Comstock’s monthly look at the business news in the Capital Region. Let’s take a peek at August.
Sierra College Gets Big Maker Grant
Before we get to August, let’s review news from July 26, when Sierra College announced it received a $350,000 Maker Grant from the California Community College Chancellor’s Office. Sierra College was one of 24 colleges to earn a grant to create a makerspace community, offer internships and develop curriculum focused on innovation and entrepreneurship. Sierra College will partner with Hacker Lab in Rocklin, Curious Forge Maker Space in Grass Valley and Truckee Roundhouse in Truckee as part of its maker initiative. The college hired Dominic Felipe Gutierrez as the new Sierra Makerspace director. “Engaging community college students and faculty in makerspaces, and growing the maker and entrepreneurial mindset to develop creative, passionate, curious and persistent life-long learners and educators, is essential to complement existing college programs,” Gutierrez said in a press release. “The skills needed by employers are changing so rapidly that Sierra College is boldly embracing this initiative to transform what we teach and how we teach.”
Shake it Up
Wait, turns out July was a busy month, so here’s another tidbit: On July 25, the Downtown Sacramento Partnership announced Milk House Shakes as the recipient of the 2017 Calling All Dreamers competition. Winner Kelly Boyles will use the start-up prize package valued at more than $100,000 to open a retail storefront in Old Sacramento, and sell milkshakes named after U.S. Presidents (in other words: All the drinks will have men’s names). The “Andrew Johnson” will be a vanilla shake blended with peaches to commemorate the first President to be impeached and the “Barack Obama” will serve up a blend of shredded coconut and pineapple to honor his Hawaiian roots, according to a press release. “This is a truly special concept and will soon be an exciting addition to downtown’s current ground-floor landscape,” said Valerie Mamone, business development senior manager with DSP, in the release. The store is expected to open in early 2018.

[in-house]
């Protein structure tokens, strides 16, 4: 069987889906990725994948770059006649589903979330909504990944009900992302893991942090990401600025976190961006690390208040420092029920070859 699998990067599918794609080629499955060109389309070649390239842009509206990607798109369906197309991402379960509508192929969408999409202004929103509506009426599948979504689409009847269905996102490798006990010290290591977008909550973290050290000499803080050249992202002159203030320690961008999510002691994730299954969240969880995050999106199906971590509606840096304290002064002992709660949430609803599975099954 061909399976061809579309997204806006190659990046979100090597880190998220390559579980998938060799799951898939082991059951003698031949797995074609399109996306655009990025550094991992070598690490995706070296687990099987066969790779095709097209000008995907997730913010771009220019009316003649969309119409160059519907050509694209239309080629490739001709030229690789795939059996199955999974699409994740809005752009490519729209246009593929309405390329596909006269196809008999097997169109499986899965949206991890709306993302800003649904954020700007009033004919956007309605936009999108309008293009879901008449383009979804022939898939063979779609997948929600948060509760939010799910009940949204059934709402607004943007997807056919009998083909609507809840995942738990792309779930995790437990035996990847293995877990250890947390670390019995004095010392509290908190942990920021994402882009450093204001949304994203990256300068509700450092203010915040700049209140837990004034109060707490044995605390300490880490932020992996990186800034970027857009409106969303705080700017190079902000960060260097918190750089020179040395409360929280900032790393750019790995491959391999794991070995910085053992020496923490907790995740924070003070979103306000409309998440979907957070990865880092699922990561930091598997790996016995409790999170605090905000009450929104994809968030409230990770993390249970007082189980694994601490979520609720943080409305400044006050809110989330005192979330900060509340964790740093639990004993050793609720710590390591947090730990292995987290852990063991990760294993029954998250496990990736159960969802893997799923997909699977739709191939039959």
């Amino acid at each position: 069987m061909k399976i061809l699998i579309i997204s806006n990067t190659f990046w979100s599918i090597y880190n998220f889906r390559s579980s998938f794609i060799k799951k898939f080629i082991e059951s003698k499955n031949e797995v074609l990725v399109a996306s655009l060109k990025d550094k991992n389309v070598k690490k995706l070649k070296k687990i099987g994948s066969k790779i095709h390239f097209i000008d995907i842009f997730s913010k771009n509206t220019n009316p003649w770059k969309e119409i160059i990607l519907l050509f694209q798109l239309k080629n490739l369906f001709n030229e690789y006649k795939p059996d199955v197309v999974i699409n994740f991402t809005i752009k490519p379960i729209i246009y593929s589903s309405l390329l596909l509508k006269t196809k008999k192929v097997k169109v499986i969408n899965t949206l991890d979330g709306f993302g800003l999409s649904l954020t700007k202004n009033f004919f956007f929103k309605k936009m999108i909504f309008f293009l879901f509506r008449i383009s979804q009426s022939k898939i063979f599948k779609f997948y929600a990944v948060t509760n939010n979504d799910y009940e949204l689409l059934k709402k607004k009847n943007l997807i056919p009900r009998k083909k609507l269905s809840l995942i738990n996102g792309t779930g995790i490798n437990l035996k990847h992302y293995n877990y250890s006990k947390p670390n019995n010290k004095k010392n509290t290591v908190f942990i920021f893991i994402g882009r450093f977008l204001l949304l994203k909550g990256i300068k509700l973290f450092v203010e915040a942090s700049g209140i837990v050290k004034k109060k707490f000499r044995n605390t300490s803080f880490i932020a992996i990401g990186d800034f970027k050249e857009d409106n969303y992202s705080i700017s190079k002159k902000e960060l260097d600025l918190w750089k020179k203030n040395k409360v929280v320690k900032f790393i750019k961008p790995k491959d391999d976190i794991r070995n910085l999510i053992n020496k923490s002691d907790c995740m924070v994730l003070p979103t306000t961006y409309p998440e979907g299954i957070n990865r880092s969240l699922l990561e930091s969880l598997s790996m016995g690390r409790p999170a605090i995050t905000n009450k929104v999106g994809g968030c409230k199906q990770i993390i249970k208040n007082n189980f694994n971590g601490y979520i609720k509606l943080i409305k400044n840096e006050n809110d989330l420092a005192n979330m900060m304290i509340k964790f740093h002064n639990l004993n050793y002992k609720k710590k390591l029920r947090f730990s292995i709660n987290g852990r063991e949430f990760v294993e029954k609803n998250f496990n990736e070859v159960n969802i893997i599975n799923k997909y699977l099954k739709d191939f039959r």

‘Netflix for Theatergoers’
What an exciting year for the B Street Theatre. They’ve got a big new building in the works — a $25 million complex on 27th Street and Capitol Avenue, expected to open in February 2018. The 48,000-square-foot facility will include a children’s theater and mainstage theater, rehearsal space, lobby, restaurant and rooftop deck. In August, the nonprofit theater company announced the launch of its new monthly membership called B-Flex, which they describe as “the Netflix for theatergoers.” For $20 a month, members can access unlimited B Street programming, along with talk-backs, audience engagement events, podcast recordings, sketch comedy, improv, musical shows and other events, according to a press release. With a B-Flex membership, members can attend any event as many times as they want with no additional cost. But unlike subscribers, they won’t get guaranteed seats, dates or show times.
More Arts, More Money
On Aug. 22, public officials learned that Sacramento city and county generated nearly $167 million in overall economic activity due to the arts in 2015, which includes audience spending, cultural tourism and employment — a $50 million increase from 2010. About 6,000 full-time jobs were supported. But when you compare that to San Francisco’s numbers — $1.4 billion in economic spending and 40,000 jobs — it shows we still have room for improvement. Randy Cohen, vice president of research and policy for Americans for the Arts, presented these findings to both the Sacramento City Council and Sacramento County Board of Supervisors. Cohen noted that our region is ranked in the upper third of 341 jurisdictions nationwide in revenue generated by arts and cultural organizations. Maybe that ranking will improve in the next “Arts & Economic Prosperity 5 report,” issued every five years, as the City prepares to launch Creative Edge, a cultural planning process over the next four months to take an audit of arts, cultural and creative assets of the region to then inform policy changes to create and attract more jobs in the local creative economy.
Investing in Your Wellness
It’s hard not to hyperventilate every time you hear the statistic that more than one in four U.S. adults are not saving for retirement. This sounds like a financial disaster waiting to happen. Not to mention, one in three Americans say they have lost more than $15,000 due to a lack of personal finance knowledge. Ouch. That stings. In August, the Golden 1 Credit Union launched an online Financial Wellness Center to teach people about personal finance management — maintaining savings and checking accounts, building credit, buying a home, raising money-smart kids. The resource includes podcasts, videos, webinars and other tools. Sounds pretty handy to me.